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the different between function and procedure for C/C++ and Pascal

hello anyone...

pls explain me , how different between function and procedure for C/C++ and Pascal.

Thankx......

Nov 14 '05
14 23451
"digital" <di*******@from ru.com> wrote:
# hello anyone...
#
# pls explain me , how different between function and procedure for C/C++ and Pascal.

A procedure is void function. A function is nonvoid function.
Instead of assigning to the function name, assign to a local variable with
the same type, say result, and add a return of that at the and

procedure P; begin void P() {
... ...
end }

function F: T; begin T F() {T result;
... ...
F := x; result := X;
... ...
end; return result;}

--
Derk Gwen http://derkgwen.250free.com/html/index.html
She broke your heart and inadvertendentl y drove men to deviant lifestyles.
Nov 14 '05 #11
pete <pf*****@mindsp ring.com> wrote in message news:<40******* ***@mindspring. com>...
pete wrote:

August Derleth wrote:

Christopher Benson-Manica wrote:
> lallous <la*****@lgwm.o rg> spoke thus:
>
>
>>The 'void' as a return type is used to denote that
>>function has no return type.
>
>
> FMI, is this statement identical to "... function does not return
> anything?"
>

It's a clumsy and possibly pedantically incorrect
way of saying it,


I think that's a good way of saying it.


Refering to "... function does not return anything"
but I think that's what lallous means.

(Perhaps lallous could have said `does not return an object of a
usable type',
since trying to inspect or modify an object of void type is not
allowed in C. But that's, again, rather clumsy compared with `does not
return any value.', and could be technically incorrect.)


I think that's worse.
The return value of a function is an rvalue, not an object.

--
pete
Hello,
>>The 'void' as a return type is used to denote that
>>function has no return type.
>
>
> FMI, is this statement identical to "... function does not return
> anything?"
>

It's a clumsy and possibly pedantically incorrect
way of saying it,


I would be glad to learn how to say it correctly in technical terms.

Or simply, if said again (drawing from previous posts): "It does not
return a usable value" ?

--
Elias
Nov 14 '05 #12
lallous wrote:

pete <pf*****@mindsp ring.com> wrote in message news:<40******* ***@mindspring. com>...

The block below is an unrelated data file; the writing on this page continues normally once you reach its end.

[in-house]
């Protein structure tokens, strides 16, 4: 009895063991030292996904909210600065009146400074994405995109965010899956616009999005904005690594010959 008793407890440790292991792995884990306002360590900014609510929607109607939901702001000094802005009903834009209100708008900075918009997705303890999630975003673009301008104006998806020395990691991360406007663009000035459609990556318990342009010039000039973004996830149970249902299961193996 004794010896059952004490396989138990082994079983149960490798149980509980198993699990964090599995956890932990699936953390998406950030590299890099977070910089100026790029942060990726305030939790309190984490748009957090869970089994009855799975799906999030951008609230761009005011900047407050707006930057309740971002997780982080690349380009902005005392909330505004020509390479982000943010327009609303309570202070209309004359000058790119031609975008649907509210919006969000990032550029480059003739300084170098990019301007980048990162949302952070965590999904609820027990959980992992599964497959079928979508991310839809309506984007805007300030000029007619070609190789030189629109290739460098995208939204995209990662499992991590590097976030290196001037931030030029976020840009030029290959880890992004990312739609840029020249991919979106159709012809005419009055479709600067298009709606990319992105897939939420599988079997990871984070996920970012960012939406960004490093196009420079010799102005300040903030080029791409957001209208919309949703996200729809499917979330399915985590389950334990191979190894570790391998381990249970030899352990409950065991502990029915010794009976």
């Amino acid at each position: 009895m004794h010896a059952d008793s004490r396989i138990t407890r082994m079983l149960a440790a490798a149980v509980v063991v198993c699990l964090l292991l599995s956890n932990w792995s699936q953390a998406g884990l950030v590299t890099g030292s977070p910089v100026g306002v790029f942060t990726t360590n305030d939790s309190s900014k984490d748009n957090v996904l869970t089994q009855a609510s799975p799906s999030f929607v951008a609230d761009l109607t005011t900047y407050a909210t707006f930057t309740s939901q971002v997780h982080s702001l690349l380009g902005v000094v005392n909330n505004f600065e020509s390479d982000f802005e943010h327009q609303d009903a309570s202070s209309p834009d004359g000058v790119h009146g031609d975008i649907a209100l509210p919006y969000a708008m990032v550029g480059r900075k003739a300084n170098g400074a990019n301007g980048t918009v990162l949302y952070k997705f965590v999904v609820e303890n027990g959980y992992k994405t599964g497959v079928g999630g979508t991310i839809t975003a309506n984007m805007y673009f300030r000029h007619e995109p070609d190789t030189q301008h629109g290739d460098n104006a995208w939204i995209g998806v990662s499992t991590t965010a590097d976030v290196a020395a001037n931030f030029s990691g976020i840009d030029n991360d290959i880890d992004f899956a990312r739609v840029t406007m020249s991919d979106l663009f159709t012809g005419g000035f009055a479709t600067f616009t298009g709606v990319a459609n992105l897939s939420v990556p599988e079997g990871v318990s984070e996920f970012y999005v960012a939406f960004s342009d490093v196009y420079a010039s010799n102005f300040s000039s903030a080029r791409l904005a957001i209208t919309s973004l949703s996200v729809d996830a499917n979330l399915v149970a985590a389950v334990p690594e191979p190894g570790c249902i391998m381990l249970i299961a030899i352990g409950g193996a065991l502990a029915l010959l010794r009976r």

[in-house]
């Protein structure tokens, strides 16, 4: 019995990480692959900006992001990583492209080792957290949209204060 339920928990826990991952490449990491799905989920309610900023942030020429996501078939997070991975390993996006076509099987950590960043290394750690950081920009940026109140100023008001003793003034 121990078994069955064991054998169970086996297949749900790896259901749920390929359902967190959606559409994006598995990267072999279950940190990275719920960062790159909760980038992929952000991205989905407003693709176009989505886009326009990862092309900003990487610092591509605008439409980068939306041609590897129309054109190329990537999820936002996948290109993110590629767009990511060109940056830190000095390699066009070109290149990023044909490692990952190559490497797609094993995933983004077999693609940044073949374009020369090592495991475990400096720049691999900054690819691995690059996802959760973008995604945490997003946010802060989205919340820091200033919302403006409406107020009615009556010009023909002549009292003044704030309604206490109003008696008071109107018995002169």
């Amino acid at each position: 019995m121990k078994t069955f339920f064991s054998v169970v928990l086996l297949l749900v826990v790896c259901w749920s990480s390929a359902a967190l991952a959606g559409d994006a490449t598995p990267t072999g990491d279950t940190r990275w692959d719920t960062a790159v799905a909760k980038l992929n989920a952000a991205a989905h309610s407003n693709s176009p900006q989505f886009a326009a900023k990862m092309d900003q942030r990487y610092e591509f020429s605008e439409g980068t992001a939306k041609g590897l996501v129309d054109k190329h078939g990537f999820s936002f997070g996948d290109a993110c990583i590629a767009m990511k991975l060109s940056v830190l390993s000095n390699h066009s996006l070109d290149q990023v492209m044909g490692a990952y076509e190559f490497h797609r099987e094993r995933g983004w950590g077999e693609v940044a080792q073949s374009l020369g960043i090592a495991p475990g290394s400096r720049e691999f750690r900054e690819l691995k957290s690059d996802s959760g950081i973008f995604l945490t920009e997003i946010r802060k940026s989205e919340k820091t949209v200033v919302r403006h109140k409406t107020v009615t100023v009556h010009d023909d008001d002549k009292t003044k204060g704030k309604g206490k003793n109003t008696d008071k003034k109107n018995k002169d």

pete wrote:

August Derleth wrote:
>
> Christopher Benson-Manica wrote:
> > lallous <la*****@lgwm.o rg> spoke thus:
> >
> >
> >>The 'void' as a return type is used to denote that
> >>function has no return type.
> >
> >
> > FMI, is this statement identical to "... function does not return
> > anything?"
> >
>
> It's a clumsy and possibly pedantically incorrect
> way of saying it,

I think that's a good way of saying it.


Refering to "... function does not return anything"
> but I think that's what lallous means.
>
> (Perhaps lallous could have said `does not return an object of a
> usable type',
> since trying to inspect or modify an object of void type is not
> allowed in C. But that's, again, rather clumsy compared with `does not
> return any value.', and could be technically incorrect.)

I think that's worse.
The return value of a function is an rvalue, not an object.

--
pete
Hello,
>>The 'void' as a return type is used to denote that
> >>function has no return type.
> >
> >
> > FMI, is this statement identical to "... function does not return
> > anything?"
> >
>
> It's a clumsy and possibly pedantically incorrect
> way of saying it,


I would be glad to learn how to say it correctly in technical terms.

Or simply, if said again (drawing from previous posts): "It does not
return a usable value" ?


The first way to say it that pops into my head is
"it doesn't return anything."
"It does not return a usable value", would be a subset
of that statement. Returning a value, is done by writing
the return value to someplace that the calling function
will have access to read.
A function with a void return type, doesn't have to do that.

--
pete
Nov 14 '05 #13
digital wrote:
What is the difference between function and procedure for C/C++ and Pascal.


Procedures are only possible in *imperative* computer programming
languages like Fortran, Pascal, C, C++, etc.
The *thread* of execution normally *proceeds* from one imperative
(executable statement) to the next. Flow control "structures "
such as conditionals, loops, switch, case, etc.
may change the normal sequence of execution.
Within the context of each imperative computer programming language,
procedures which return a value are called functions:

language returns value no return value
-----------------------------------------------
C/C++ function void function
Fortran function subroutine
Pascal function procedure

Note that functions need not be procedures:

int min(int i, int j) {
return (i < j)? i: j;
}

and simply return the value of an expression.
It is possible to write useful C programs
without any imperatives at all -- no procedures!
An *applicative* of "functional " programming language
like lisp has no imperatives and, thus, *no* procedures.

Nov 14 '05 #14
August Derleth <se*@sig.now> wrote in message news:<js******* **********@fe02 .usenetserver.c om>...
C++ and Pascal are offtopic, but discussing the differences between them
and C isn't verboten


comp.lang.c is for the discussion of C as pertains to the relevant standards.
Nov 14 '05 #15

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